Church blogs give ‘the why behind the what’

Alban Institute columnist Lynne M. Babb says for clergy and congregations, blogs fill a niche:

A blog entry can convey “the why behind the what” by telling the personal hopes of the leaders or a story that lies behind the dream. A blog post could give a personal testimony about last year’s version of the same ministry or a similar ministry in another congregation. The vision for the ministry can be addressed in a personal and honest way.

A congregation’s blog entries can be viewed as a series of building blocks, each one communicating a piece of what the congregation considers to be valuable and essential for faith. In many ways, this lightens the pressure on the person writing the blog entry. Each blog post needs to tell only a part of the whole story, to vividly and faithfully represent something about this congregation’s identity and values, but it doesn’t have to say everything. An ideal blog post is only two- to three-hundred words, which is only a few paragraphs. A blog post is like a short sermon in that it can really only make one point. No one sermon can say everything about the life of faith. A person who preaches regularly hopes and prays that, over time, all those sermons will serve as building blocks to communicate the big picture of God’s goodness and the faith journey God invites us into. In the same way, blog posts don’t have to say everything about the congregation, just one thing told in a compelling way, one piece of the big picture of the congregation’s life. In that way, blogs are different from congregational websites, which need to represent in a more systematic way the life of the congregation.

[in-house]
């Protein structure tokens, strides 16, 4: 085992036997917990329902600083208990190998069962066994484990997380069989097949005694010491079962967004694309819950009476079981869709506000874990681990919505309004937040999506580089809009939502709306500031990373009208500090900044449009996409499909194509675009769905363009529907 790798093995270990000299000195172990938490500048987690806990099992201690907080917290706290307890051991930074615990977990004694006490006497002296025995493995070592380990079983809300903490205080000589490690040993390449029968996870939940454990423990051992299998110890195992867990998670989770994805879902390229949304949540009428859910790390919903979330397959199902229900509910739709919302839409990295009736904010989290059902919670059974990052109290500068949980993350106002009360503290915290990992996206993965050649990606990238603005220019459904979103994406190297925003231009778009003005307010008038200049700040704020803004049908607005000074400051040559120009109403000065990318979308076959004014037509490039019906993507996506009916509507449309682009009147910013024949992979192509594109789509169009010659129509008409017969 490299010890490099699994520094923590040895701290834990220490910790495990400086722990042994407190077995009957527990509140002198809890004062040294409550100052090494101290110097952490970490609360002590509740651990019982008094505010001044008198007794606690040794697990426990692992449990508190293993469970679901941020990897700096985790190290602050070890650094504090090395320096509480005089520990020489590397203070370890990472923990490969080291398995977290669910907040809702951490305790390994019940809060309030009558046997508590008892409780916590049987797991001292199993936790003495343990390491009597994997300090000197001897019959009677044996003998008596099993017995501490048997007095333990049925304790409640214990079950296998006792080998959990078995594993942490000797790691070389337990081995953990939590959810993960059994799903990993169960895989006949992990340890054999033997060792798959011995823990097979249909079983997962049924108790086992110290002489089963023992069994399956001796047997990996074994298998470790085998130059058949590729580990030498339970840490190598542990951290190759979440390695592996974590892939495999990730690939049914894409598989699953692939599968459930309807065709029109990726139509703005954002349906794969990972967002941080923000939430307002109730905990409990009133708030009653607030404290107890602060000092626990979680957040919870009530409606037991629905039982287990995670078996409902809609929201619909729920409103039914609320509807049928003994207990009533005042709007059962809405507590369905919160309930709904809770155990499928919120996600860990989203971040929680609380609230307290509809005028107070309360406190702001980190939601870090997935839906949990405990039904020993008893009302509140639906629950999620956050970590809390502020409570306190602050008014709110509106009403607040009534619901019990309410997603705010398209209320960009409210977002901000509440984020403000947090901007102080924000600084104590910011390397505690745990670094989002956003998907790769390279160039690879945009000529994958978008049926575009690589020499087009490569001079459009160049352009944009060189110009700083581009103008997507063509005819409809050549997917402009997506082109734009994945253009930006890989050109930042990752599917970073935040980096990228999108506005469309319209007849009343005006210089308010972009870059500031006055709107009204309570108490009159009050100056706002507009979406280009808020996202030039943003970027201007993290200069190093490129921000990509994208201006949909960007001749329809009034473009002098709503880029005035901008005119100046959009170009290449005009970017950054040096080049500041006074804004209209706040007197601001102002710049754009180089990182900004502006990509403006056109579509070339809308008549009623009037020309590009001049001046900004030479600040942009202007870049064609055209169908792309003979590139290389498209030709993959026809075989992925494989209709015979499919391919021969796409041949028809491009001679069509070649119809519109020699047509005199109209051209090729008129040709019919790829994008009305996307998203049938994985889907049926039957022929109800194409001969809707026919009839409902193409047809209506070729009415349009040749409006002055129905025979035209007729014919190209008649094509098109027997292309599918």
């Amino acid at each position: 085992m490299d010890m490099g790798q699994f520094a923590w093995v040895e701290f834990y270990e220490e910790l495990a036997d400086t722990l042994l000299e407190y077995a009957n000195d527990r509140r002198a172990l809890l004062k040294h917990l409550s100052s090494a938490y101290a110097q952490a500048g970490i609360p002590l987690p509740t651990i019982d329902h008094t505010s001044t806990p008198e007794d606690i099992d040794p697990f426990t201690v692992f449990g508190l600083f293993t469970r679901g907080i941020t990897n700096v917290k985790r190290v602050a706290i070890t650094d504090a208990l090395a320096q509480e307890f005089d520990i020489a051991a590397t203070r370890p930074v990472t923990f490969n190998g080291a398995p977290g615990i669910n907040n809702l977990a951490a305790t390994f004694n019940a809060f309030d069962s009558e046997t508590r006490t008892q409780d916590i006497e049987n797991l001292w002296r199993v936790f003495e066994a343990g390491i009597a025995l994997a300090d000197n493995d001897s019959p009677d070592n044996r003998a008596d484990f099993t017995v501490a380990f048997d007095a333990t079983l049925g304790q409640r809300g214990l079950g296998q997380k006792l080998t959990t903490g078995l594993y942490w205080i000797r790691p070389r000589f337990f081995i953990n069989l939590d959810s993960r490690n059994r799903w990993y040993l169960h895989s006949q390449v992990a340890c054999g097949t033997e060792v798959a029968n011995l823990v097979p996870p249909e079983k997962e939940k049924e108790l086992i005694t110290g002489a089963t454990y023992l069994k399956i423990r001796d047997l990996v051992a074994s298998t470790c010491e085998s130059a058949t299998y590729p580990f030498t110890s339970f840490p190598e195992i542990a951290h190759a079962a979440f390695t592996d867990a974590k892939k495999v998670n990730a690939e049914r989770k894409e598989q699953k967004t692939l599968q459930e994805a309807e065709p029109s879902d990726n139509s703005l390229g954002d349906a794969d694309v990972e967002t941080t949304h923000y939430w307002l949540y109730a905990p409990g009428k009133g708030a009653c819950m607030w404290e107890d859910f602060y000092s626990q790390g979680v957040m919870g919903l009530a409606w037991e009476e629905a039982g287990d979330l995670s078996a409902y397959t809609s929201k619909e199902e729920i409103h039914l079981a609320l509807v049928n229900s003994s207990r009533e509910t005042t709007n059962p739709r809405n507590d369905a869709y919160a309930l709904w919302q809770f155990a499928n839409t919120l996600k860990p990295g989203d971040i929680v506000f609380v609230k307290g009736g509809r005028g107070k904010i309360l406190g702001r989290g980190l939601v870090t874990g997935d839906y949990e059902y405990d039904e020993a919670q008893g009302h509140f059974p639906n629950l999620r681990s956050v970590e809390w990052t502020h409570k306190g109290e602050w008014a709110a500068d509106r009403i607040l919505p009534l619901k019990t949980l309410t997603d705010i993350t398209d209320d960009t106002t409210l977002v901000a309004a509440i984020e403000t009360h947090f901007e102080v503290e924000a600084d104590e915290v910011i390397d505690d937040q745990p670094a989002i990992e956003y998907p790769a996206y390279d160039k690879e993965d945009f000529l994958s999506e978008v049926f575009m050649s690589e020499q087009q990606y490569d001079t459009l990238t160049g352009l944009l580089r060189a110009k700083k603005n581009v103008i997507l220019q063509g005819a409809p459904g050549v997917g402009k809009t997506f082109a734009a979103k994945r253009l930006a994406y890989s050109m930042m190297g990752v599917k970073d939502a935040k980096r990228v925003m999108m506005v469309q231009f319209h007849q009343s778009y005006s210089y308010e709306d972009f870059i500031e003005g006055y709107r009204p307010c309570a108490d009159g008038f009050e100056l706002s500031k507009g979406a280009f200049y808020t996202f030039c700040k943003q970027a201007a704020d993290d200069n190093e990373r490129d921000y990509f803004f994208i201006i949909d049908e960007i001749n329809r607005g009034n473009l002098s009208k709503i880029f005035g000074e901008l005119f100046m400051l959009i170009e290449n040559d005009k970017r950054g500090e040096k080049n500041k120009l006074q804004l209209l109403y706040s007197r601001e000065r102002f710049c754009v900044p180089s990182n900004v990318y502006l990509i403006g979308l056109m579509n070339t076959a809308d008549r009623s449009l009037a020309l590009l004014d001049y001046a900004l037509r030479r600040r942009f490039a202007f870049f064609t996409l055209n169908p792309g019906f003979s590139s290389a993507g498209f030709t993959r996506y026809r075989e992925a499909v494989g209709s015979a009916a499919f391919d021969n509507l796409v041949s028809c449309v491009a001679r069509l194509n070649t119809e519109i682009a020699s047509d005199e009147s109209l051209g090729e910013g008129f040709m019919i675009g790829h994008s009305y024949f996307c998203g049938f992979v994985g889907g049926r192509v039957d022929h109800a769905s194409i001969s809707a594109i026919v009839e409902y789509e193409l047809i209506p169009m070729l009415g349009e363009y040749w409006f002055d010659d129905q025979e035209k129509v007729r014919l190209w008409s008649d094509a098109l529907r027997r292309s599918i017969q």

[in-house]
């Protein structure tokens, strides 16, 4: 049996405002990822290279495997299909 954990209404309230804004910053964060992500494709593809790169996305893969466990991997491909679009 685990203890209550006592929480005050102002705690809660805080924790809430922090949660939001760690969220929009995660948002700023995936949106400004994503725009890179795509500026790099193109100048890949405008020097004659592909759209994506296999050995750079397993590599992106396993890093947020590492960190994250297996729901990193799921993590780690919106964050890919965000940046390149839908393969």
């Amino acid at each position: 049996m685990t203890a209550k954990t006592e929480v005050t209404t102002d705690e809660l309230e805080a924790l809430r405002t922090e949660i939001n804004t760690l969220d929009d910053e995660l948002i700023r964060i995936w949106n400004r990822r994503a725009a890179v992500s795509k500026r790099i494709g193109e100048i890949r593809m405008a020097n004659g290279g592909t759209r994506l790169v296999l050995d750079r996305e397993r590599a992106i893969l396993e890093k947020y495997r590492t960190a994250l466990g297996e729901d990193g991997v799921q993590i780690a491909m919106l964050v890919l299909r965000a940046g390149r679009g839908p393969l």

Blogs have a distinctive voice: conversational, personal, and informal. They speak the language of our culture and time. Congregations and congregational leaders can use blogs wisely and strategically to communicate the heart and soul of a congregation. Websites, digital photos, blogs, sermon downloads, social networking websites, and other new communication options offer a congregation a wonderful opportunity to consider the implications of all the ways it can express who it is and what it values.

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